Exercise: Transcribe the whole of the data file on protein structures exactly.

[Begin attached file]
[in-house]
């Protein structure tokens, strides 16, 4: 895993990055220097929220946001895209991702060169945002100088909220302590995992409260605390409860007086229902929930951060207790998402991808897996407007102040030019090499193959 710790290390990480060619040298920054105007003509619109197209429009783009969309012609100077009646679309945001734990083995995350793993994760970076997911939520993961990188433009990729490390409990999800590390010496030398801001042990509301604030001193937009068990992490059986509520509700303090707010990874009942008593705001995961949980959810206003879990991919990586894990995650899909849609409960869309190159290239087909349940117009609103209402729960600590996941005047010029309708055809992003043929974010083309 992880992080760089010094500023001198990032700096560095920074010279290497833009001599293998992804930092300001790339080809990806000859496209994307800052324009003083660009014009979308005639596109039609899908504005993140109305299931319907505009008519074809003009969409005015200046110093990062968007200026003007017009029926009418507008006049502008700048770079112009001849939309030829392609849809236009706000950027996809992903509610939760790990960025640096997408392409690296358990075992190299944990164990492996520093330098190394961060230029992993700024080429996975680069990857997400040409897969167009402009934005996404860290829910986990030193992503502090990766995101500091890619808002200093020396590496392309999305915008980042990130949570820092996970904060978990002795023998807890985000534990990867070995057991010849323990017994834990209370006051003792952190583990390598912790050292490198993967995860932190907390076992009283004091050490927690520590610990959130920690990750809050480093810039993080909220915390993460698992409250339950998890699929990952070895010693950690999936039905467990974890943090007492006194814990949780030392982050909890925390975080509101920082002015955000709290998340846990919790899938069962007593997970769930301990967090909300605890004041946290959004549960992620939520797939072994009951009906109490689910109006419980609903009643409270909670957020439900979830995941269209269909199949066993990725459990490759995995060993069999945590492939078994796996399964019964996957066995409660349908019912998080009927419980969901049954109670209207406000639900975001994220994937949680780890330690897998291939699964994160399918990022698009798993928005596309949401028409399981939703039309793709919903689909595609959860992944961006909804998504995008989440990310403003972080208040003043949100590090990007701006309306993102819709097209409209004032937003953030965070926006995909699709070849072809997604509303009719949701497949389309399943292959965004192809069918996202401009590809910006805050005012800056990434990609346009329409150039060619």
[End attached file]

[in-house]
């Protein structure tokens, strides 16, 4: 895993990055220097929220946001895209991702060169945002100088909220302590995992409260605390409860007086229902929930951060207790998402991808897996407007102040030019090499193959 710790290390990480060619040298920054105007003509619109197209429009783009969309012609100077009646679309945001734990083995995350793993994760970076997911939520993961990188433009990729490390409990999800590390010496030398801001042990509301604030001193937009068990992490059986509520509700303090707010990874009942008593705001995961949980959810206003879990991919990586894990995650899909849609409960869309190159290239087909349940117009609103209402729960600590996941005047010029309708055809992003043929974010083309 992880992080760089010094500023001198990032700096560095920074010279290497833009001599293998992804930092300001790339080809990806000859496209994307800052324009003083660009014009979308005639596109039609899908504005993140109305299931319907505009008519074809003009969409005015200046110093990062968007200026003007017009029926009418507008006049502008700048770079112009001849939309030829392609849809236009706000950027996809992903509610939760790990960025640096997408392409690296358990075992190299944990164990492996520093330098190394961060230029992993700024080429996975680069990857997400040409897969167009402009934005996404860290829910986990030193992503502090990766995101500091890619808002200093020396590496392309999305915008980042990130949570820092996970904060978990002795023998807890985000534990990867070995057991010849323990017994834990209370006051003792952190583990390598912790050292490198993967995860932190907390076992009283004091050490927690520590610990959130920690990750809050480093810039993080909220915390993460698992409250339950998890699929990952070895010693950690999936039905467990974890943090007492006194814990949780030392982050909890925390975080509101920082002015955000709290998340846990919790899938069962007593997970769930301990967090909300605890004041946290959004549960992620939520797939072994009951009906109490689910109006419980609903009643409270909670957020439900979830995941269209269909199949066993990725459990490759995995060993069999945590492939078994796996399964019964996957066995409660349908019912998080009927419980969901049954109670209207406000639900975001994220994937949680780890330690897998291939699964994160399918990022698009798993928005596309949401028409399981939703039309793709919903689909595609959860992944961006909804998504995008989440990310403003972080208040003043949100590090990007701006309306993102819709097209409209004032937003953030965070926006995909699709070849072809997604509303009719949701497949389309399943292959965004192809069918996202401009590809910006805050005012800056990434990609346009329409150039060619």